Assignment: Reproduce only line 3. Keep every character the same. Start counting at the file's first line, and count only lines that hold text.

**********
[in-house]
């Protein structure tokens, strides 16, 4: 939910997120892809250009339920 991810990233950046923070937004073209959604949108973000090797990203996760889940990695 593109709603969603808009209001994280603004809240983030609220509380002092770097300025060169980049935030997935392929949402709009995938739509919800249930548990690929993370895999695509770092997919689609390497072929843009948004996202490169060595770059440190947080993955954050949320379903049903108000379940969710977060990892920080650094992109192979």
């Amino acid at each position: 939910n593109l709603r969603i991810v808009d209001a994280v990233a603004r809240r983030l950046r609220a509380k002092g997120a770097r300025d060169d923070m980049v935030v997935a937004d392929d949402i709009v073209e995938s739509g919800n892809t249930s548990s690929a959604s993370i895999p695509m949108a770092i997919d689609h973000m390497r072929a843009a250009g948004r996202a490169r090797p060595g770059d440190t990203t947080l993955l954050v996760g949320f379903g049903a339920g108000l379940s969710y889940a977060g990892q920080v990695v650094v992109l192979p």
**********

């Amino acid at each position: 939910n593109l709603r969603i991810v808009d209001a994280v990233a603004r809240r983030l950046r609220a509380k002092g997120a770097r300025d060169d923070m980049v935030v997935a937004d392929d949402i709009v073209e995938s739509g919800n892809t249930s548990s690929a959604s993370i895999p695509m949108a770092i997919d689609h973000m390497r072929a843009a250009g948004r996202a490169r090797p060595g770059d440190t990203t947080l993955l954050v996760g949320f379903g049903a339920g108000l379940s969710y889940a977060g990892q920080v990695v650094v992109l192979p």